DMV’s are system views and its a new feature started SQL server 2005 with nearly 80 DMVs. DMV’s are system view that surface the internal counters of the database engine help present an easily comprehendible dashboard of the database engine performance that can be used to monitor the health of a server instance, diagnose problems, and tune performance. Unlike tools like Windows System Monitor(perfmon.exe) and SQL Server Profiler that need to be explicitly invoked and setup to collect the data events of interest. DMVs are always active and constantly collecting the performance data for the instance of SQL Server 2005. As the name suggests, DMVs are dynamic in nature, implying that the data they present represents the instantaneous state of the database engine. Because the state is constantly changing, successive queries to the same DMV usually produce different results.
All DMVs and functions exist in the SYS schema and follow this naming convention: dm_*. When you use a dynamic management view or function, you must prefix the name of the view or function with the name of the schema. DMVs can only be referenced using two-part(eg. sys.dm_exec_query_stats), three-part(eg. master.sys.dm_exec_query_stats) or four-part names(eg. Server1.master.sys.dm_exec_query_stats). They cannot be referenced using one-part names(eg. dm_exec_query_stats).
All the DMVs are installed by default along with the database engine, you don’t need to install this separately. All DMV counts are dynamic in nature and initialized to zero (0) when the instance of SQL server 2005 is started. There are two types of DMVs and functions, they are server-scoped and database-scoped. Querying a dynamic management view or function requires SELECT permission on object plus the VIEW SERVER STATE permission for server-scoped DMVs, or the VIEW DATABASE STATE permission for the database-scoped DMVs
Lets discuss on some of the important DMV’s
sys.dm_os_schedulers view to see if the number of runnable tasks is typically nonzero. A nonzero value indicates that tasks have to wait for their time slice to run; high values for this counter are a symptom of a CPU bottleneck. Scheduler_id greater than 255 is used for internal purposes and hence we are neglecting those values.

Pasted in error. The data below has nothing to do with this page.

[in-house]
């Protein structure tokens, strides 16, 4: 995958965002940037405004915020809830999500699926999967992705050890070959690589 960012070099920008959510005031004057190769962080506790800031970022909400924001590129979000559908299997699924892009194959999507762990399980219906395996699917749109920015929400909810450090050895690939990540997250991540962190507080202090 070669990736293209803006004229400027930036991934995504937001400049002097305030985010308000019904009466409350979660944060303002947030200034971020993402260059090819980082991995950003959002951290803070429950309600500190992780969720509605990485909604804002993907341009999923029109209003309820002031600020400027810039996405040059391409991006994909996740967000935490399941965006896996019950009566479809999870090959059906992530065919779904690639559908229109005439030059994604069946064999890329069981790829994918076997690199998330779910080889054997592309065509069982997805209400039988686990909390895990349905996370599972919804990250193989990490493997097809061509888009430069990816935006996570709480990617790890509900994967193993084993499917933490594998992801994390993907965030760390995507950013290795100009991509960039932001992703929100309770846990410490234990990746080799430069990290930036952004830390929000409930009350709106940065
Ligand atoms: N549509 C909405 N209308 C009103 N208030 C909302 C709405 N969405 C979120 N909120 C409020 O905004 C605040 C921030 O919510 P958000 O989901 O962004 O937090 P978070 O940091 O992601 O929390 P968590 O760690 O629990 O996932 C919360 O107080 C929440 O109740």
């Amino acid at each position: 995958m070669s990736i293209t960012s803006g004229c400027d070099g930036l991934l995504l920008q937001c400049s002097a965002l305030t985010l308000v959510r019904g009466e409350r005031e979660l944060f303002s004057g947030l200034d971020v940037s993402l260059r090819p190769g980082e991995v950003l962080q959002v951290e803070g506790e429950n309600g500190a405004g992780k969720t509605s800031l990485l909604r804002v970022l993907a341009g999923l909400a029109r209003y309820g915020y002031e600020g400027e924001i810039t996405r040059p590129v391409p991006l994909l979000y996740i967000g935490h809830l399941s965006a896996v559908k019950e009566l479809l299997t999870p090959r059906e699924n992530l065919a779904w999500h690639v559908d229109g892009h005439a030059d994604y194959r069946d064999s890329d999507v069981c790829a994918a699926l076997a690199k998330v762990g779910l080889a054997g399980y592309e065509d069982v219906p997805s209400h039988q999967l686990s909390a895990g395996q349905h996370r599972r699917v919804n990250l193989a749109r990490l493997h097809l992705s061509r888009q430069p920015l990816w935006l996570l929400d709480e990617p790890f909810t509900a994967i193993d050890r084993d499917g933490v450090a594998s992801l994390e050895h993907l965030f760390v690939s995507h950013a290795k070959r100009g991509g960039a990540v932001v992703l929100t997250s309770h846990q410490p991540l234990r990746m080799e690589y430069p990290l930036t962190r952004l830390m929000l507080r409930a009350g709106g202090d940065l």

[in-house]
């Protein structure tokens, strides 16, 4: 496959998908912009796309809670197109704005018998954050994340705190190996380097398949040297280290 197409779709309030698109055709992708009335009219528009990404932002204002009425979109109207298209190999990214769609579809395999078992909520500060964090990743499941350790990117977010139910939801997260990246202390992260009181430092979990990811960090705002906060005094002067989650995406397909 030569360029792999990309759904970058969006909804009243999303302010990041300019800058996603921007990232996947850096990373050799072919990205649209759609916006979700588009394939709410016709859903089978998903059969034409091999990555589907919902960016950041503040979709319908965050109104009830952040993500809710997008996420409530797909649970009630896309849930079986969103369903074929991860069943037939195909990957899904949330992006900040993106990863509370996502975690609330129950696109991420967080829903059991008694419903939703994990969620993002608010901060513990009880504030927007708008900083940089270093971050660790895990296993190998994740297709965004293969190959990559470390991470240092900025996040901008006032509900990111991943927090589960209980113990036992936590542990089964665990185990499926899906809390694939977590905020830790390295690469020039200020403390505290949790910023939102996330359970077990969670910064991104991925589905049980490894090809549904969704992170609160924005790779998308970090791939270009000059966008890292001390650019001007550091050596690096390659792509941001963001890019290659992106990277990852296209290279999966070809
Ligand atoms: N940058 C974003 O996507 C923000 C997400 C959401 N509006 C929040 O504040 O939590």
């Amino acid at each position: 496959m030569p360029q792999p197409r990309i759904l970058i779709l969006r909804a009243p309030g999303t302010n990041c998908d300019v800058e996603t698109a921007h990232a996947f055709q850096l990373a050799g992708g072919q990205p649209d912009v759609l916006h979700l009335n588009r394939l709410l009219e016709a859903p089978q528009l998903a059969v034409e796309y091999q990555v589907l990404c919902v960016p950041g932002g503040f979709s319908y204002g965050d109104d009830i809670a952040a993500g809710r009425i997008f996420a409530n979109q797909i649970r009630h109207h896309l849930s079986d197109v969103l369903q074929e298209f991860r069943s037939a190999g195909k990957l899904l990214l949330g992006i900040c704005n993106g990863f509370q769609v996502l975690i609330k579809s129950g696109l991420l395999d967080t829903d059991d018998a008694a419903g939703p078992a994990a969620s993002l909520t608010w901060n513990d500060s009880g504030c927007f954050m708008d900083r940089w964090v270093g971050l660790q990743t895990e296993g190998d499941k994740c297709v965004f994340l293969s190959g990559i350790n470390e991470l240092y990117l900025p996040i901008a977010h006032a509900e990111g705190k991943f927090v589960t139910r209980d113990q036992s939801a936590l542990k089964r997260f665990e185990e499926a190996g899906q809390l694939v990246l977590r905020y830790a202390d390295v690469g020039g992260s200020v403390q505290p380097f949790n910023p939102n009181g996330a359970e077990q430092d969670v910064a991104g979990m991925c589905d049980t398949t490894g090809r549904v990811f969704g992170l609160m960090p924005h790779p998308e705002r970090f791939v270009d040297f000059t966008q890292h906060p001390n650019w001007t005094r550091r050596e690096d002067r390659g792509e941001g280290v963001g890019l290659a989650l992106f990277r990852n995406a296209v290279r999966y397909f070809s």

SELECT scheduler_id, current_tasks_count, runnable_tasks_count FROM sys.dm_os_schedulers WHERE scheduler_id < 255
This counter tracks free space in tempdb in kilobytes. Administrators can use this counter to determine if tempdb is running low on free space. Currently this DMV can only be used with tempdb database and not with any other database. The below query returns the tempdb space used by user and by internal objects.
SELECT SUM (user_object_reserved_page_count)*8 AS user_objects_kb, SUM (internal_object_reserved_page_count)*8 AS internal_objects_kb, SUM (version_store_reserved_page_count)*8 AS version_store_kb, SUM (unallocated_extent_page_count)*8 AS freespace_kb FROM sys.dm_db_file_space_usage WHERE database_id = 2
This DMV is useful when you need to find information about database mirroring. This will provide the list of databases, principal, mirror and witness server details. You can also check whether mirroring status.
SELECT DB_NAME(database_id) AS 'Database Name',mirroring_state_desc,mirroring_role_desc mirroring_safety_level_desc,mirroring_partner_name,mirroring_partner_instance, mirroring_witness_name, mirroring_witness_state_desc,mirroring_connection_timeout FROM sys.database_mirroring WHERE mirroring_guid <> NULL
sys.dm_exec_connections, sys.dm_exec_requests & sys.dm_exec_session
The above 3 DMV's are good to check out the sessions, connection and the requests placed by SPID's to the server. When you use these DMV's in combination you will get more information compared to SP_Who2 proc. I hope this will surely replace SP_who2 proc. In the query below I've used SPID to point above 51 to get user sessions alone!!
SELECT sys.dm_exec_requests.session_id, sys.dm_exec_requests.status,st.text AS [Command TEXT], command,DB_NAME(database_id) AS DatabaseName,sys.dm_exec_sessions.cpu_time, sys.dm_exec_sessions.memory_usage,sys.dm_exec_sessions.reads,sys.dm_exec_sessions.writes, login_time, [HOST_NAME],client_net_address,program_name FROM sys.dm_exec_requests INNER JOIN sys.dm_exec_connections ON sys.dm_exec_requests.session_id = sys.dm_exec_connections.session_id INNER JOIN sys.dm_exec_sessions ON sys.dm_exec_sessions.session_id = sys.dm_exec_requests.session_id CROSS APPLY sys.dm_exec_sql_text(sql_handle) AS st WHERE sys.dm_exec_requests.session_id >= 51
sys.dm_io_virtual_file_stats & sys.dm_io_pending_io_requests
SQL Server performance depends heavily on the I/O subsystem. Unless your database fits into physical memory, SQL Server constantly brings database pages in and out of the buffer pool. This generates substantial I/O traffic. Similarly, the log records need to be flushed to the disk before a transaction can be declared committed. You can use the following DMV query to find currently pending I/O requests. You can execute this query periodically to check the health of I/O subsystem and to isolate physical disk(s) that are involved in the I/O bottlenecks.
SELECT database_id, FILE_ID, io_stall, io_pending_ms_ticks, scheduler_address FROM sys.dm_io_virtual_file_stats(NULL, NULL)t1, sys.dm_io_pending_io_requests AS t2 WHERE t1.file_handle = t2.io_handle
DMV's are most helpful functions are views in SQL server 2005 to get the server performance, load etc. But all these data's are fetched from the time of sql server started..
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